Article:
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39th Annual Professional Recognition Awards and Scholarship Dinner

May 6, 2017, 6 PM cocktails, 7 PM dinner

at Drumlins Country Club, 800 Nottingham Road

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Poynter
  • How to fly drones for journalism in the U.S.
    About six months ago, we bought a drone to help us cover stories at the Yakima Herald-Republic, a daily newspaper in Yakima, Washington. We’d seen other people’s drone footage of fires and floods and protests, and wanted to get our own. We knew that a drone had a lot of potential to contribute to our […]
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    We in the media love nicknames for notorious people. Often, these names are associated with a place or thing that has a random connection, like The Boston Strangler, The Green River Killer or The San Bernardino Shooters. This time it's "The Facebook killer," the shorthand description for the actions of Steve Stephens, who killed an […]
  • One last lesson from Don Murray, America’s greatest writing coach
    There were five huge boxes sitting at the loading dock of The Poynter Institute yesterday, waiting for the FedEx truck to pick them up. They are filled with more than 125 file boxes containing the literary effects of Donald M. Murray, in my opinion the most influential writing teacher America has ever known. The precious […]

Fred Hillegas

WSYR Radio and TV

The Post-Standard

Club President: 1959

Fred Hillegas probably inherited some of his talent for news work, but he worked hard to become what many area listeners and viewers considered the top broadcast newsman in Syracuse.

    His father, Howard, was a newspaperman who served as a Boer War correspondent for the old New York World and then became city editor of the New York Herald, which later merged with the Tribune. Fred never really knew his father because Howard Hillegas died about a year after Fred's birth in 1917 on Staten Island. 
   Shortly after, Fred's mother moved to Ithaca with Fred and his siblings, After going through Ithaca schools, Fred went to Cornell University where he worked on the Cornell Sun and was elected editor in his senior year. He also was an officer of his class.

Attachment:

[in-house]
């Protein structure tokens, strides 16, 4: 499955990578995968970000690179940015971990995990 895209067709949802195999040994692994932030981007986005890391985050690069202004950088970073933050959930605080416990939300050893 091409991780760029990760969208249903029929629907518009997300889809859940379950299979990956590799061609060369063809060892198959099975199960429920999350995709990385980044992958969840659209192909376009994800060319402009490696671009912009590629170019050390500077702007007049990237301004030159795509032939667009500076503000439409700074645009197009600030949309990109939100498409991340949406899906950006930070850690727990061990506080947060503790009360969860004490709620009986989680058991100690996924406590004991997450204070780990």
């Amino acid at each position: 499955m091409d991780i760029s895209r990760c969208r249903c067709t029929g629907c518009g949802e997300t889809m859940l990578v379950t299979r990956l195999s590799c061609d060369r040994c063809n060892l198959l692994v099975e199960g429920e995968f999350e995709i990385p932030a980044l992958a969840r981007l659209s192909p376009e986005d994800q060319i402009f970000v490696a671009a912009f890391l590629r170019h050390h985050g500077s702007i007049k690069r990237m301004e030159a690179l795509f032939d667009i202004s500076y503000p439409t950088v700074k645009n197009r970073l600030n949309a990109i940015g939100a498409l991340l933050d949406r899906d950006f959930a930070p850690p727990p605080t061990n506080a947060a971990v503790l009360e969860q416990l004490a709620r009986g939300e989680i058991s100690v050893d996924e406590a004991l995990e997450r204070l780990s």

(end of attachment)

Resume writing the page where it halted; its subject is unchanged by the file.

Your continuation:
In 1935, while still a student, Fred got his first taste of professional newspaper work when he began subbing for The Post-Standard's Ithaca correspondent during vacations. The next year, he became the newspaper's full-time Ithaca correspondent, a job he held during his last two years at Cornell.
   After graduating in 1938, Fred joined the P-S staff full-time in Syracuse. Working nights for the morning newspaper, he could take journalism courses at Syracuse University's School of Journalism in 1938-39. 
   In 1946, he joined WSYR radio, where he served as the station's entire news staff. Later, with a full news staff, Fred became news director of both radio and the new WSYR-TV (Channel 3, now WSTM).
I   n November 1972, he moved to Scottsdale, Arizona, because of his wife's health. Fred and Estelle Holdsworth met at the P-S where she also was a reporter. She later joined the Herald-Journal staff. Estelle died in 1988.
   While on WSYR radio and TV, Fred was well-known for his two "signature signoffs." The "last word," a story with an unusual twist, ended his evening radio news show, and the "last look," a similar pictorial story, closed his evening TV news.
   In 1959, Fred Hillegas became the first television newsperson to be elected president of the Syracuse Press Club. 
   After moving to Arizona, Fred worked in radio for about 10 years until he retired in 1982, and was as an instructor at Arizona State University. He died at the age of 85 in July, 2002, in Corvallis, Oregon, where he had moved to be near his daughter. 

 

--Joseph A. Porcello

Last Updated ( Monday, 17 November 2008 01:28 )
 
"Criticism of government finds sanctuary in several portions of the 1st Amendment. It is part of the right of free speech. It embraces freedom of the press."
---    Hugo L Black, Associate Justice, US Supreme Court

Wall of Distinction


Mario Rossi

Herald-Journal
Herald American
The Post-Standard

Mario Rossi, a Syracuse native, started his newspaper career at 17 as a summer-time reporter for The Post-Standard and was still writing columns for the Syracuse Newspapers almost seven decades later.

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